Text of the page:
Paris is bracing for yet another round of Yellow Vest protests, with demonstrators planning to take to the streets on Saturday. More than 10,000 people have already RSVP’d on Facebook to the ‘Acte 5: Macron Démission’ march.
The demonstration is scheduled to take place in the French capital on the Champs-Élysées.
The organizers, consisting of some 15 groups, have outlined their list of demands on Facebook, saying they will continue their action against Macron until all their demands are met.
“Our organizations support the demands of tax and social justice brought by the movement of yellow vests. They call for demonstrations Saturday, December 15, for social justice and tax, for a real democracy, for equal rights, for a true ecological transition…” the planners said in a statement, as quoted by Le Parisien.
Similar demonstrations are also expected to take place in other cities across the country.
Security officials are gearing up for the protests, with Paris Police Chief Michel Delpuech stating that tens of thousands of cops will be deployed across France, and some 8,000 in Paris.
“We need to be prepared for worst-case scenarios,” he said.
Delpuech told RTL that authorities are aiming to be in “better control” of the situation than they were last weekend, when more than 125,000 people hit the streets of France, 10,000 of whom protested in Paris.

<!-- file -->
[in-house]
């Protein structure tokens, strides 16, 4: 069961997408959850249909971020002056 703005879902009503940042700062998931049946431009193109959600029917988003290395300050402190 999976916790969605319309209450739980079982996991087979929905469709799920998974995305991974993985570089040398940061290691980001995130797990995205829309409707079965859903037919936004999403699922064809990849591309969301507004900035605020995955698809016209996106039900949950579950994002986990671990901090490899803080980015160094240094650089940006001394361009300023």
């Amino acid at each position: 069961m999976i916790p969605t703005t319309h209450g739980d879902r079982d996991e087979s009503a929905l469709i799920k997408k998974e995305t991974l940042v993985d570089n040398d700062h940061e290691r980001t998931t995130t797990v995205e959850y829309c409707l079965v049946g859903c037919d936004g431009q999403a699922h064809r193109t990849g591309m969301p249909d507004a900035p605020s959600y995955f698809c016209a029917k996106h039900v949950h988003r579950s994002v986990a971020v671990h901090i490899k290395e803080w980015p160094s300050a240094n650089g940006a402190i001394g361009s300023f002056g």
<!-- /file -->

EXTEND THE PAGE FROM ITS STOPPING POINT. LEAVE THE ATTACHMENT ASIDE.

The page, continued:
Those demonstrations saw clashes between protesters and police, with officers deploying tear gas and water cannon on people who threw Molotov cocktails, burned cars, and vandalized stores. Over 260 people were injured and 1,700 detained across the country.
Ahead of the demonstrations planned for Saturday, Interior Minister Christophe Castaner said it was time for the Yellow Vest protesters to scale down their demonstrations and accept that they had achieved their aims, as Macron has granted concessions as a result of the rallies.
“I’d rather have the police force doing their real job, chasing criminals and combating the terrorism threat, instead of securing roundabouts where a few thousand people keep a lot of police busy,” he said, just days after an attack at a Christmas market in Strasbourg killed four people and injured around a dozen others.
Earlier this week, Macron spoke to the nation in a televised address, saying he understood the concerns of protesters. In addition to canceling fuel tax increases that were scheduled to kick in next month, he said he would increase the minimum wage by 100 euros a month from January and reduce taxes for poorer pensioners, among other measures.
Even despite those concessions, Macron’s critics are still demanding that he resign, continuing to refer to him as “President of the Rich.”